If this mom was a disciplined saver and instead set aside an additional R300 a month in a dedicated savings account for medical expenses, it would give her another R3,600 a year to use for day-to-day expenses.

Jill Larkan, the head of health-care consulting at GTC, says if you are disciplined enough to contribute to your own dedicated medical costs fund, you can save the roughly 10% administration cost that schemes typically levy on these accounts.

When moving to a more comprehensive option, you may be moving to one with sicker people and therefore higher contribution rates, and you may not get value for your money. You may also gain some benefits that you may or may not utilise.

Before you choose an option with a savings account, check how much of your contribution goes to fund the MSA.
You may prefer one that contributes more, or less, depending on what your day-to-day medical expenses tend to be.

If it is an option with a self-payment gap, check what that gap is. Members of Discovery's popular Classic Comprehensive option, for example, have a self-payment gap of R2,150 for the principal member, R2,942 per adult dependant and R284 per child dependant.

Consider that your self-payment gap may seem bigger than the amount you see quoted in your medical scheme brochure. This is because claims paid from your MSA may not count in full when your scheme tallies what counts towards the threshold at which above-threshold benefits apply.

To preserve your MSA, Larkan suggests paying doctors who offer a discount for quick settlement and then claiming from your scheme, to benefit from the discount. She also cautions against using all your savings account monies on nonessential items such as expensive spectacle frames.

Benefits that help out when your savings account is depleted


• If you've depleted the funds in your medical savings account you may be entitled to certain extra benefits payable by your scheme.

• Consultations and treatment for all prescribed minimum-benefit (PMB) conditions must be covered even after your savings are depleted.

• The PMBs cover close to 300 conditions, such as meningitis, various cancers, menopausal management, cardiac treatment, mental illnesses such as anorexia and bulimia, and many others, including all medical emergencies and 25 common chronic illnesses.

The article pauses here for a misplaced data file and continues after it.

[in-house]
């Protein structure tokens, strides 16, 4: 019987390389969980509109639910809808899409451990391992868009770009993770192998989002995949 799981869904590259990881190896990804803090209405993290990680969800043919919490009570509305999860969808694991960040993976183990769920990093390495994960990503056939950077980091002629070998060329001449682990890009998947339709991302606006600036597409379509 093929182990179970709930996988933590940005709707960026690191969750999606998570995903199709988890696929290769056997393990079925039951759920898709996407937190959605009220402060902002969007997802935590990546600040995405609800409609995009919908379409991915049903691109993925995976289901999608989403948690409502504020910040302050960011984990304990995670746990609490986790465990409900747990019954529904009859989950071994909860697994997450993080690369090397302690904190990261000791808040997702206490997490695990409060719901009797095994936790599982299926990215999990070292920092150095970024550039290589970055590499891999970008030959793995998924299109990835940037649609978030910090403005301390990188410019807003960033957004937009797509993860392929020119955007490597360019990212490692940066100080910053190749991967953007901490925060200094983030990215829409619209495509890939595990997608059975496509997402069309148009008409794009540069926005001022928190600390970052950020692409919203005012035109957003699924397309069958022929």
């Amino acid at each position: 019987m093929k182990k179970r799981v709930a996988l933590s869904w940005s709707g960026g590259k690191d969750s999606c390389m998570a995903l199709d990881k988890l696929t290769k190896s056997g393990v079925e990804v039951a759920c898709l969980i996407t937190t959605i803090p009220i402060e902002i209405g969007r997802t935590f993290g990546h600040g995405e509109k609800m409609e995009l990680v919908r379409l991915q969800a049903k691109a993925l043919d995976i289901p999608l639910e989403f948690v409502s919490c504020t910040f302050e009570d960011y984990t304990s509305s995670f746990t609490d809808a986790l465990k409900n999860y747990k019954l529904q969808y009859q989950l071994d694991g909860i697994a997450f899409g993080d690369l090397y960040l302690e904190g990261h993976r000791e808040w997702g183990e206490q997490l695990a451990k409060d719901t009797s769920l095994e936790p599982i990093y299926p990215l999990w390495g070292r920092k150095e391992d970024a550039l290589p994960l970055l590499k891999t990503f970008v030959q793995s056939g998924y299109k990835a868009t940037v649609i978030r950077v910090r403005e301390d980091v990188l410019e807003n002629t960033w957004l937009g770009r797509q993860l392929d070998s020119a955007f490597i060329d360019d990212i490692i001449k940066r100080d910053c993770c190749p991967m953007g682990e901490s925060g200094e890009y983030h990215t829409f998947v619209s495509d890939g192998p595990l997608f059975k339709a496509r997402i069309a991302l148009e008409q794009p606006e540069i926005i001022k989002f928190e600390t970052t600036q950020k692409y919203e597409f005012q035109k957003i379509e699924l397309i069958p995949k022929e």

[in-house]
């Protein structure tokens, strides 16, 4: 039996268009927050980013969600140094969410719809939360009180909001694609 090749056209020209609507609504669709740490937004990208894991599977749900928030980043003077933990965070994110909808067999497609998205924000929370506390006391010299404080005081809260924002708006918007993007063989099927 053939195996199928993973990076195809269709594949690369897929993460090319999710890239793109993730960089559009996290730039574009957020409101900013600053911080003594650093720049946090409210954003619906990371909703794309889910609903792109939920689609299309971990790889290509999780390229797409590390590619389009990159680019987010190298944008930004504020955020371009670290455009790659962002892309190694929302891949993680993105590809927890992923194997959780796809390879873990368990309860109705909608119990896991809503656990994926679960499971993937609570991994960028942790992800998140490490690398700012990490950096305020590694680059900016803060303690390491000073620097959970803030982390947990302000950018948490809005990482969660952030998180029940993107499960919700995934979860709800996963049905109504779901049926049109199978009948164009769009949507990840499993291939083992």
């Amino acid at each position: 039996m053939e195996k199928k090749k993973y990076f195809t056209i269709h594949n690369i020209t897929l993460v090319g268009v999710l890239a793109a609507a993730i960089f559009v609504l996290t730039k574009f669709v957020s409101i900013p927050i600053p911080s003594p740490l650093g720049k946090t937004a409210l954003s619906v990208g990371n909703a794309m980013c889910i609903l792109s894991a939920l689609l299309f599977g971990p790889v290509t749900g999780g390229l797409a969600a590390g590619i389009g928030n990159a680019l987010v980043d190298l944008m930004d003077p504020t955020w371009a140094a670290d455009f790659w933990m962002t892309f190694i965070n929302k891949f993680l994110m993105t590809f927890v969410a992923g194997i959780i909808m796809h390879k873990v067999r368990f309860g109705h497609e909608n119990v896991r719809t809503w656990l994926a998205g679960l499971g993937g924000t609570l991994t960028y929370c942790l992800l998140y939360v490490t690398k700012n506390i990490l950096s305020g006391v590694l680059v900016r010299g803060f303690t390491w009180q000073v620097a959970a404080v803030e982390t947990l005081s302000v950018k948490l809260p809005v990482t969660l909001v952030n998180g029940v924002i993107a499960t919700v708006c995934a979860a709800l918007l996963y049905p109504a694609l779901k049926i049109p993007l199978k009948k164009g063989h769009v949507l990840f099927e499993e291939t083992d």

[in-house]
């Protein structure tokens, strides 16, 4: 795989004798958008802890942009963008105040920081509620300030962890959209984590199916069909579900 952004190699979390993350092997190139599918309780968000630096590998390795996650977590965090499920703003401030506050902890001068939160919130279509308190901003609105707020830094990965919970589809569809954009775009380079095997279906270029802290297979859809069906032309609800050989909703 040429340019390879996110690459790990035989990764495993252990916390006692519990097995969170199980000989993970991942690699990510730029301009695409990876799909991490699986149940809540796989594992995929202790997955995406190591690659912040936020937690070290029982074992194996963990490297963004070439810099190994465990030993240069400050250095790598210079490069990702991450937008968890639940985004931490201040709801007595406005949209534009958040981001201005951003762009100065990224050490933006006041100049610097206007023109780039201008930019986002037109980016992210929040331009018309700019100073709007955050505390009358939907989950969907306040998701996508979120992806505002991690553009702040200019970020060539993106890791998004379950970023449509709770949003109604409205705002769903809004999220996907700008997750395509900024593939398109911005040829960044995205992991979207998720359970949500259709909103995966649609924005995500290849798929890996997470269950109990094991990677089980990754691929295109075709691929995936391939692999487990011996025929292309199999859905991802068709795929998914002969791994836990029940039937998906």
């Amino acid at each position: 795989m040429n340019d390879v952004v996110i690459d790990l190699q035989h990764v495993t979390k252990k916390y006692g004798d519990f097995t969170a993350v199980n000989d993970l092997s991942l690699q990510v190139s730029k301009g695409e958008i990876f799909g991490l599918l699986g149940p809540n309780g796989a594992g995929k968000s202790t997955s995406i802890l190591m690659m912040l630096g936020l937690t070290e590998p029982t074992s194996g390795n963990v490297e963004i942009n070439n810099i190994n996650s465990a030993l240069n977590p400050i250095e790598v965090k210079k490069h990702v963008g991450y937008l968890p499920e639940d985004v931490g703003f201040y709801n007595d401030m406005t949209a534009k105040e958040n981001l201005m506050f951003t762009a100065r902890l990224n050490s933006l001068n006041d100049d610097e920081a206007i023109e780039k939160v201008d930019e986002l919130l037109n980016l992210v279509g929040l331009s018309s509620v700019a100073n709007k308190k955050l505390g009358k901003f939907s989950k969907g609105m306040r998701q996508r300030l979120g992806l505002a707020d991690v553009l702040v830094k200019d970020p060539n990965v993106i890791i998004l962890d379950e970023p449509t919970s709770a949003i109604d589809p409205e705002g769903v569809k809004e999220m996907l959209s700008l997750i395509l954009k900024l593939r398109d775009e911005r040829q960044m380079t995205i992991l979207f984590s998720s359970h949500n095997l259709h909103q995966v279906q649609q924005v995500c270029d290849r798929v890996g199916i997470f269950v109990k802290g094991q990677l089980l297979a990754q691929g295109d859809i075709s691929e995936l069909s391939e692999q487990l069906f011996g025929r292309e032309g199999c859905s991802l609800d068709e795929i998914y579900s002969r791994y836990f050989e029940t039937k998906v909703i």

• Make sure the tests and consultations have the right code - some may have to be coded after a diagnosis. Often, tests have what is known as a Z-code because the diagnosis is unknown, and your scheme may not pick up that that test is related to a PMB.

• Beyond this, schemes offer some essential benefits to members who have depleted their savings.

• Discovery Health members on the Saver options, for example, get a set number of general practitioner consultations with doctors in the scheme's network of GPs. Members on the Comprehensive, Executive and Priority options get unlimited consultations with such GPs. On some Discovery options, there is cover for two casualty visits for children under 10.

• Bonitas provides members who have spent all their savings with childcare benefits for children under 12, such as two GP consultations and up to three paediatric consultations.

• Jill Larkan, head of health-care consulting at GTC, says some schemes pay certain benefits directly from your risk benefit for the benefit of members who have exhausted their savings and those who don't have savings accounts.

• Fedhealth, for example, pays for unlimited GP and dentist consultations on all but four of its hospital-only plans, she says. It also gives all its members trauma-room cover for PMB and non-PMB events.

• Momentum Health members, excluding those on the Ingwe and Impact options, can get extra benefits by participating in the HealthReturns programme. You get points for doing health tests and exercising, and these are converted to a cash benefit.

• Many schemes also offer screening benefits for tests such as pap smears.